AND… the public speeches made by students after the Parkland massacre. I remember seeing lots of people posting “the kids are going to save us,” after seeing some of the speeches. Now, I thought the speeches were moving and those kids are incredibly brave- but I also thought how unfair and irresponsible it was that my generation were saying “the kids will save us,” when if we had any pride we would be saving the kids. That’s how I knew my main characters would be teenagers to young adults.

BCP: The world you’ve both created here feels a little less removed from the real world than a lot of other dystopian sci-fi comics. Was it a conscious decision to try and keep this one feeling a little more grounded in modern-day reality?

HAYDEN SHERMAN: It was definitely a conscious choice to have things feel familiar, visually. All of our tech-advancements are bound to bump up against what’s come before, and I think that idea is important to keep in mind with Thumbs. What we’ve built prior doesn’t go away the minute we’ve created something new. Instead they live on simultaneously, inhabiting the same spaces. That’s something we wanted to make sure could be seen, that the advent of new tech didn’t lead to a terribly different looking world. But it did lead to very different people.

SEAN: Um, I’m obsessed with the things I grew up with. And things I don’t see much of. I grew up around trailer parks- and so trailer parks seem to keep showing up in things I make. I have an obsession with Soviet Era Eastern Europe- which informs the world that Thumbs’ sister grows up in, referred to as THE POWER. That, of course, informs design.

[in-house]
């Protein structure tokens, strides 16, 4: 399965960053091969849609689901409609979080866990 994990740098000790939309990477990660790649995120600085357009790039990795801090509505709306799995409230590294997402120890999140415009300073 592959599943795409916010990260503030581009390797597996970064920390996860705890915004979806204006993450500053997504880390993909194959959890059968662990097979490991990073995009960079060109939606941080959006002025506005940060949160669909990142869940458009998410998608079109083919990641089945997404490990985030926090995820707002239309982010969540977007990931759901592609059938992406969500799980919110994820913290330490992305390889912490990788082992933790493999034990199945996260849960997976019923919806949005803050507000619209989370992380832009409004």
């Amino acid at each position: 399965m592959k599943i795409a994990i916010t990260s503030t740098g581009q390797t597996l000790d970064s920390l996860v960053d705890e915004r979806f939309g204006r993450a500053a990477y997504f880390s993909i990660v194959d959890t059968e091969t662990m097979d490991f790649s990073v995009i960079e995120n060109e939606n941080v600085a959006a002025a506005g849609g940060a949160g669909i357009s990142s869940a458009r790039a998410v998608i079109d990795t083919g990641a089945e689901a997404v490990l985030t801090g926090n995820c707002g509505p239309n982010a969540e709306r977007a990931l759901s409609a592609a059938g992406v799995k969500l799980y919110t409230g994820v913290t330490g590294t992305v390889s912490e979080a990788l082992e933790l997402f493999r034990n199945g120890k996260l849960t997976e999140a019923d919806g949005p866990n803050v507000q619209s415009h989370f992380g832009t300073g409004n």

As far as the technology, I just day dream where I could see us going. Like, could our narcissism, elongated workweeks and reliance on technology lead to us allowing a computer to raise our child? Sure. I mean, how much does that day care cost? If it were a 9.99 app in the Apple Store? I know people who’d start searching for reviews of it right now.

It might be that I feel grounded in our reality. I feel trapped. So, it’s harder for me to see galaxies during this book. I just keep seeing the kids I knew in the parks and wondering how do they get ahead now?

BCP: Hayden, something that always really draws me into your work is the way you design characters and worlds. How did you go about putting together the different ‘factions’ we encounter in the first issue? Any specific influences at play here?

HAYDEN: Oh Thank you! For Thumbs, we mostly see two distinct factions: the kids who’ve been recruited by a tech magnate, and the soldiers who fight for the elimination of that same tech. For the kids, I wanted them to be united by the technology they’d been given. They have no uniforms, and will wear just about anything, but they’ve all got various bits and bobs of tech on them. Most notably they’ve each got an arrangement of “hook ups” around their eyes which are used to mount phones and other things for VR use. The tech should feel like part of them.

For the soldiers on the other side then, I wanted them to feel nearly drone-like. We see a few variations of them throughout the issues, different sorts for different regions, and they’re all covered from head to toe. They also use a bit of tech, so they’re pretty much big hypocrites with guns. But I find that one allowance of tech interesting, where they’re clearly willing to break their own rules to protect what they believe in. It shows a crack in their society, while also pointing to how they’ll always keep the upper-hand. A good deal of Metal Gear Solid came in to influence their looks, Yoji Shinkawa’s got a way of drawing weird military stuff that’s very affecting.

BCP: Another thing that really impressed me about the first issue was the colour design and the way it plays into the technological aspects of the story. Could you tell us a little more about the use of the colour pink in the artwork?